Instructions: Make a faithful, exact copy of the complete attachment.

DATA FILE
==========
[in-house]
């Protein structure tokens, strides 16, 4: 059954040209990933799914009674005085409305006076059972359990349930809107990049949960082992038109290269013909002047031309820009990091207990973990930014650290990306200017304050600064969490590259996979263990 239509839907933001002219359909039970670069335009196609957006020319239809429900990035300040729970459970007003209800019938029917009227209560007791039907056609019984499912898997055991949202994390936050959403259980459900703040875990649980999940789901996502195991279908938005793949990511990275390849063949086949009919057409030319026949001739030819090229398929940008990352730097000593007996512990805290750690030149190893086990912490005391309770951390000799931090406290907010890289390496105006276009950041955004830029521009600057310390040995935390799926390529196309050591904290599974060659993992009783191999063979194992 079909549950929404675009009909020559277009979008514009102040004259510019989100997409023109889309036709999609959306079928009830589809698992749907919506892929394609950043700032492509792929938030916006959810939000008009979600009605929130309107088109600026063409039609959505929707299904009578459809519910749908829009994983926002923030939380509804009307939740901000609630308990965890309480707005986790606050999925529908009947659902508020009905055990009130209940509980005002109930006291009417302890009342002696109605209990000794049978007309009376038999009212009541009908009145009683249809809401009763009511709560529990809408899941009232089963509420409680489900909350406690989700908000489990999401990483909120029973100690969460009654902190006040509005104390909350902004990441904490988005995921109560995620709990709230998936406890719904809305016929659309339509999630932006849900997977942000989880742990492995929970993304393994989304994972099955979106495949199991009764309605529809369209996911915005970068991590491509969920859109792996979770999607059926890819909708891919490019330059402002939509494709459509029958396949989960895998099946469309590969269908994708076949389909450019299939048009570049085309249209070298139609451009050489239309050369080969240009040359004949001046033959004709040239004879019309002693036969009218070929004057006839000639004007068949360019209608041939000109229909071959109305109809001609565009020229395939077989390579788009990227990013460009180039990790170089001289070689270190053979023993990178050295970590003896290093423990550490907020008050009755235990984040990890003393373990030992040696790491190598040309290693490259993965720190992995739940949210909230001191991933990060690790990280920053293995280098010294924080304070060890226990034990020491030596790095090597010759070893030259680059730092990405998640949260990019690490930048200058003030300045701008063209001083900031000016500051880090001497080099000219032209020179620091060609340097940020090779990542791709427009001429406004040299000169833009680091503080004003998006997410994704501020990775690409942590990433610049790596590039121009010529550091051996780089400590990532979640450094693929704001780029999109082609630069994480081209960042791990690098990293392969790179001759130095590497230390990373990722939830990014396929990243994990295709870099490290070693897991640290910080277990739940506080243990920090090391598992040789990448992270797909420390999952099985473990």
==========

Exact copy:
[in-house]
């Protein structure tokens, strides 16, 4: 059954040209990933799914009674005085409305006076059972359990349930809107990049949960082992038109290269013909002047031309820009990091207990973990930014650290990306200017304050600064969490590259996979263990 239509839907933001002219359909039970670069335009196609957006020319239809429900990035300040729970459970007003209800019938029917009227209560007791039907056609019984499912898997055991949202994390936050959403259980459900703040875990649980999940789901996502195991279908938005793949990511990275390849063949086949009919057409030319026949001739030819090229398929940008990352730097000593007996512990805290750690030149190893086990912490005391309770951390000799931090406290907010890289390496105006276009950041955004830029521009600057310390040995935390799926390529196309050591904290599974060659993992009783191999063979194992 079909549950929404675009009909020559277009979008514009102040004259510019989100997409023109889309036709999609959306079928009830589809698992749907919506892929394609950043700032492509792929938030916006959810939000008009979600009605929130309107088109600026063409039609959505929707299904009578459809519910749908829009994983926002923030939380509804009307939740901000609630308990965890309480707005986790606050999925529908009947659902508020009905055990009130209940509980005002109930006291009417302890009342002696109605209990000794049978007309009376038999009212009541009908009145009683249809809401009763009511709560529990809408899941009232089963509420409680489900909350406690989700908000489990999401990483909120029973100690969460009654902190006040509005104390909350902004990441904490988005995921109560995620709990709230998936406890719904809305016929659309339509999630932006849900997977942000989880742990492995929970993304393994989304994972099955979106495949199991009764309605529809369209996911915005970068991590491509969920859109792996979770999607059926890819909708891919490019330059402002939509494709459509029958396949989960895998099946469309590969269908994708076949389909450019299939048009570049085309249209070298139609451009050489239309050369080969240009040359004949001046033959004709040239004879019309002693036969009218070929004057006839000639004007068949360019209608041939000109229909071959109305109809001609565009020229395939077989390579788009990227990013460009180039990790170089001289070689270190053979023993990178050295970590003896290093423990550490907020008050009755235990984040990890003393373990030992040696790491190598040309290693490259993965720190992995739940949210909230001191991933990060690790990280920053293995280098010294924080304070060890226990034990020491030596790095090597010759070893030259680059730092990405998640949260990019690490930048200058003030300045701008063209001083900031000016500051880090001497080099000219032209020179620091060609340097940020090779990542791709427009001429406004040299000169833009680091503080004003998006997410994704501020990775690409942590990433610049790596590039121009010529550091051996780089400590990532979640450094693929704001780029999109082609630069994480081209960042791990690098990293392969790179001759130095590497230390990373990722939830990014396929990243994990295709870099490290070693897991640290910080277990739940506080243990920090090391598992040789990448992270797909420390999952099985473990």